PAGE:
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Just how bad are public schools?

INTERVIEWS: Is There a Crisis in American Education?

"The crisis in our schools" has become a rallying cry in the 2000 presidential election. But how big is the problem? Are all our public schools in trouble, or simply those in the poorest urban districts? Are our "good" schools providing their students with what they need to compete in the information age? FRONTLINE asked Gore education advisor William Galston, Harvard Professor of Government Paul Peterson, economist Caroline Hoxby, and author Chester Finn to explore the extent of this proclaimed crisis.

Are We Still A Nation at Risk?

In 1983, The National Commission on Excellence released a landmark report, "A Nation at Risk," which warned that "the educational foundations of our society are presently being eroded by a rising tide of mediocrity that threatens our very future as a Nation and a people." Setting out to assess the quality of teaching and learning in the nation's public and private schools, colleges, and universities, the Commission issued wide-ranging, and often damning, conclusions about: secondary school curricula ("homogenized, diluted, and diffused to the point that they no longer have a central purpose"); poor use of classroom time; and a crisis in the recruitment, professional development, and payment of qualified teachers. The Commission's recommendations became the starting point for a new wave of thinking about education reform in the United States.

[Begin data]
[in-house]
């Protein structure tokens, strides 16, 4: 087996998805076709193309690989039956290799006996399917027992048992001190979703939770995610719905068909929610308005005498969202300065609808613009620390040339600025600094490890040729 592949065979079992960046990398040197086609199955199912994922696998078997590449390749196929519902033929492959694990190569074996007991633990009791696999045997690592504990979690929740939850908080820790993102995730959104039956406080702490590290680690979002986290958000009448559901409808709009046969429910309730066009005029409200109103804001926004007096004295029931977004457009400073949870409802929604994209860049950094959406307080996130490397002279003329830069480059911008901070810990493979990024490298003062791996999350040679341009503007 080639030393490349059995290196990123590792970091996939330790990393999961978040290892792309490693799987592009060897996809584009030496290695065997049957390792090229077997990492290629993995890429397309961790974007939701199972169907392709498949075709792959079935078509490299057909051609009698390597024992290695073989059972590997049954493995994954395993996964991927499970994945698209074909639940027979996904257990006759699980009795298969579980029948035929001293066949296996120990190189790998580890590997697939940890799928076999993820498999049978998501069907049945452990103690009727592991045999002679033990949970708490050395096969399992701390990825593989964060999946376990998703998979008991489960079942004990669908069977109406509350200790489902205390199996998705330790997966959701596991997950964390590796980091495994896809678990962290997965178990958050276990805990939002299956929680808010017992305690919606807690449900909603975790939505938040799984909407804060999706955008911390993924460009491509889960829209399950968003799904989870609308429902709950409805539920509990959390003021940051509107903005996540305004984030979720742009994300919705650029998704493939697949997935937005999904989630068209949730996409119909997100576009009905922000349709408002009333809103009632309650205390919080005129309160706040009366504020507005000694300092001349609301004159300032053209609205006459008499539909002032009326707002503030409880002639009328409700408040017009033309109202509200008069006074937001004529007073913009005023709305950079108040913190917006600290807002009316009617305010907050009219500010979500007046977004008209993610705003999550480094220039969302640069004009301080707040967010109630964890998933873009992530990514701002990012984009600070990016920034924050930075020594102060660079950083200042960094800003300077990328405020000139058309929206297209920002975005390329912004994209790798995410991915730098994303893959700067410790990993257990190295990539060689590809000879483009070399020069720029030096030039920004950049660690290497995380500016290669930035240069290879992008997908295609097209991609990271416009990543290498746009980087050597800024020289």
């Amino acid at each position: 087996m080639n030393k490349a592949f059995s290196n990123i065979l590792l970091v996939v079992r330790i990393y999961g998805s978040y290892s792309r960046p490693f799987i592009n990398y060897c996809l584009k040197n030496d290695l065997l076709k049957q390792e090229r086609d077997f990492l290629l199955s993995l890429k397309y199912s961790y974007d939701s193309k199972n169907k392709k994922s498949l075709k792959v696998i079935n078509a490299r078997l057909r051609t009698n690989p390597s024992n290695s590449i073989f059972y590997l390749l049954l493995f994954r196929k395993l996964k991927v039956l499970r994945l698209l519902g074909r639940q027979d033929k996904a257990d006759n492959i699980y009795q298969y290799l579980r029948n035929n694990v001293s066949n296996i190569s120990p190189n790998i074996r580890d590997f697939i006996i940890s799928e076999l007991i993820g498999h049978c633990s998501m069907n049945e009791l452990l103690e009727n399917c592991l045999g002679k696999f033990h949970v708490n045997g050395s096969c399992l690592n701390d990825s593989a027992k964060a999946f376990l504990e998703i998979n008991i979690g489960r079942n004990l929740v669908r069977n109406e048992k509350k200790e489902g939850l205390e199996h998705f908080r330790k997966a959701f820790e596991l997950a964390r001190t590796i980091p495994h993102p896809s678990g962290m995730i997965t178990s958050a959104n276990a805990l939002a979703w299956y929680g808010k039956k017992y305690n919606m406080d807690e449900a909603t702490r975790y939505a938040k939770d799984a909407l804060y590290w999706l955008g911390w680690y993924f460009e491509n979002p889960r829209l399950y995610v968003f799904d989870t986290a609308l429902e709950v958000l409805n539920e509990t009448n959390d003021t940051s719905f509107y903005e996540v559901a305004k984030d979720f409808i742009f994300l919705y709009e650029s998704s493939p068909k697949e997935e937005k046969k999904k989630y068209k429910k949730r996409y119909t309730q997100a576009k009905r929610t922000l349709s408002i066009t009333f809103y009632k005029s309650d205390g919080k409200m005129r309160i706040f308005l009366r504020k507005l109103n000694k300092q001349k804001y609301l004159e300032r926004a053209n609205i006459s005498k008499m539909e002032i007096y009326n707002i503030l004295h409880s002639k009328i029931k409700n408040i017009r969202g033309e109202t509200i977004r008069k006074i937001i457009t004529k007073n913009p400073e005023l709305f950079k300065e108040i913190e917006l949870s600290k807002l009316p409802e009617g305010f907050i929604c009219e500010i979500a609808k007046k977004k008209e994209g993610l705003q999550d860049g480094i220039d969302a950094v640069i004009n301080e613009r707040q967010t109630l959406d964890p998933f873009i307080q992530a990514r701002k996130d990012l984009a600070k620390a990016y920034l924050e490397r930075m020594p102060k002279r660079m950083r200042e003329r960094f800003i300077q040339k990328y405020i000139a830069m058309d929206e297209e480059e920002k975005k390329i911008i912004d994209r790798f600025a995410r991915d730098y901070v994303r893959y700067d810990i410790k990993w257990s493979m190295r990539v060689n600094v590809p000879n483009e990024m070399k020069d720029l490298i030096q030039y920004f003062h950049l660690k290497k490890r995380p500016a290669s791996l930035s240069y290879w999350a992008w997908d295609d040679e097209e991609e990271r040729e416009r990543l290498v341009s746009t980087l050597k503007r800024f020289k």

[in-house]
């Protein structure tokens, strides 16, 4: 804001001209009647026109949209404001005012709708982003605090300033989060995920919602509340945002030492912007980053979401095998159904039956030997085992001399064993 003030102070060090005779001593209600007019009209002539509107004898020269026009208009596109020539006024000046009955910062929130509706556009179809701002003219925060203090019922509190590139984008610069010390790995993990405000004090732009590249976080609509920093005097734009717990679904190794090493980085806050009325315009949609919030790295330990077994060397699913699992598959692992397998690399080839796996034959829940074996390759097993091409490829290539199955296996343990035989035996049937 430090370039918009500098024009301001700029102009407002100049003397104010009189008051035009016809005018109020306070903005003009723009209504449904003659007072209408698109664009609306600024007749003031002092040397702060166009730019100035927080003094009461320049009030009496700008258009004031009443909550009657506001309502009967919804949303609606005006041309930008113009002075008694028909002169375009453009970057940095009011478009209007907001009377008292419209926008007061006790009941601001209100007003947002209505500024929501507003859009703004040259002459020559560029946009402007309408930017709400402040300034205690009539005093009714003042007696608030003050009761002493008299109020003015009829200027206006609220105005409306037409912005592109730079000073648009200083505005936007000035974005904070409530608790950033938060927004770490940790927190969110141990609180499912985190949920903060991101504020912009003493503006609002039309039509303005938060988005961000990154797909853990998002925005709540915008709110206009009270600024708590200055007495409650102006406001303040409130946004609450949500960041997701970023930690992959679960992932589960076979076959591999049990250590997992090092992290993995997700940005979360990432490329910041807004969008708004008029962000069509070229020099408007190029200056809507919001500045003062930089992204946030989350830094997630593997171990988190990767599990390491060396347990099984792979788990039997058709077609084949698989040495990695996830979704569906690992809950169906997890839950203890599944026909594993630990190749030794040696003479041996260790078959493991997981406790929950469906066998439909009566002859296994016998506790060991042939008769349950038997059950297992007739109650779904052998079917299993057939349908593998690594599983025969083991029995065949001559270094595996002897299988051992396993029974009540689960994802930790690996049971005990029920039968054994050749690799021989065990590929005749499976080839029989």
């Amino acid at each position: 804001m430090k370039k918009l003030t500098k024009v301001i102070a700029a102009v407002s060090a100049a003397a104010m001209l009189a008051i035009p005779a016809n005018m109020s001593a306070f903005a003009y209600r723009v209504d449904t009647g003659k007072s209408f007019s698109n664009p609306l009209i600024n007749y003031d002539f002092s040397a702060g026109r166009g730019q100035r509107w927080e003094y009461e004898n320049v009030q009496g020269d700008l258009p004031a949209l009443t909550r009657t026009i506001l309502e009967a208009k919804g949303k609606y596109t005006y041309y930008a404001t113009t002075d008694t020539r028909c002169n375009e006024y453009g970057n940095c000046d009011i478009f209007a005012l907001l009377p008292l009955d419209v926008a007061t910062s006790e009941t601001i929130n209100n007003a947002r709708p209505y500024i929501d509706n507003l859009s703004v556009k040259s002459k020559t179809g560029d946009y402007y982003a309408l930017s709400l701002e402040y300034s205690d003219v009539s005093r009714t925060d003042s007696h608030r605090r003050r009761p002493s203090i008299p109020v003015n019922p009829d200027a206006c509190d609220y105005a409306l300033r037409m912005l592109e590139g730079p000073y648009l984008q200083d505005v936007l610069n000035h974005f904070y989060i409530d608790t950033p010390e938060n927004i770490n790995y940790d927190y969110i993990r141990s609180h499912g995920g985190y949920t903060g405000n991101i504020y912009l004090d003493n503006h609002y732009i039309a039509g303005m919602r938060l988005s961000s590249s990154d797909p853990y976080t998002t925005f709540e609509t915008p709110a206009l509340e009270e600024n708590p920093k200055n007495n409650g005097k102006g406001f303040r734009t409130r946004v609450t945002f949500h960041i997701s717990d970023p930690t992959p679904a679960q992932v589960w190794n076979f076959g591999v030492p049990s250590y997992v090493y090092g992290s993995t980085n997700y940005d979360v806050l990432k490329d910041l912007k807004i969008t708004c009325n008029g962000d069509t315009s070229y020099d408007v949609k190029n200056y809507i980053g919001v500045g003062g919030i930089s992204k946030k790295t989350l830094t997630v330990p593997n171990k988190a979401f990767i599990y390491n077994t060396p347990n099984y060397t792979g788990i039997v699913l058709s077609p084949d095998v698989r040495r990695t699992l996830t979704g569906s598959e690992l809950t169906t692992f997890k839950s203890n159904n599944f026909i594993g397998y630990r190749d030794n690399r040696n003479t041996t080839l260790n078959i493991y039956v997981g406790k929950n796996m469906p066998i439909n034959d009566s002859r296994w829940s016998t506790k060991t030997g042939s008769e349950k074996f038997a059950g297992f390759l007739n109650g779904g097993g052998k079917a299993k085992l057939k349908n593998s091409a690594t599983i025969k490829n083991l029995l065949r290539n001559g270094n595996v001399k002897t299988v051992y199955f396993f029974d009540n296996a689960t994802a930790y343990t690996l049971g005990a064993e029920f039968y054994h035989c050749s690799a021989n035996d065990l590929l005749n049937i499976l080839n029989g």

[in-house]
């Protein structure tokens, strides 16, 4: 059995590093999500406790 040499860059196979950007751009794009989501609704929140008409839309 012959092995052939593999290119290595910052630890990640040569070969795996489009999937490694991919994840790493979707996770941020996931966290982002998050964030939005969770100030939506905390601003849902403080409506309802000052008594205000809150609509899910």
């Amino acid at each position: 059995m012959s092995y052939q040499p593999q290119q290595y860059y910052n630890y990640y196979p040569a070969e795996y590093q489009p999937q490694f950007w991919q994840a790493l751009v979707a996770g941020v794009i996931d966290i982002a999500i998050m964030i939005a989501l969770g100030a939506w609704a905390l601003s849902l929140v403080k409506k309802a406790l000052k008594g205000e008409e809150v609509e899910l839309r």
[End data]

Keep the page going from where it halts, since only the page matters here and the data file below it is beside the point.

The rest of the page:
The Near-Myth of Our Failing Schools

Since the launching of Sputnik in the late 1950s triggered panic about the state of science and math education in America, the nation has attempted reform after reform under the assumption that our schools are failing. The 1983 "Nation at Risk" report made this case in a clear and authoritative way. But is the underlying assumption of failing schools right? Have we overlooked what our schools have done right? In this provocative article, journalist Peter Schrag poses these questions and cautions us to find out if things are as bad as we assume before we go too far with voucher, privitization, and other systemic reform plans.

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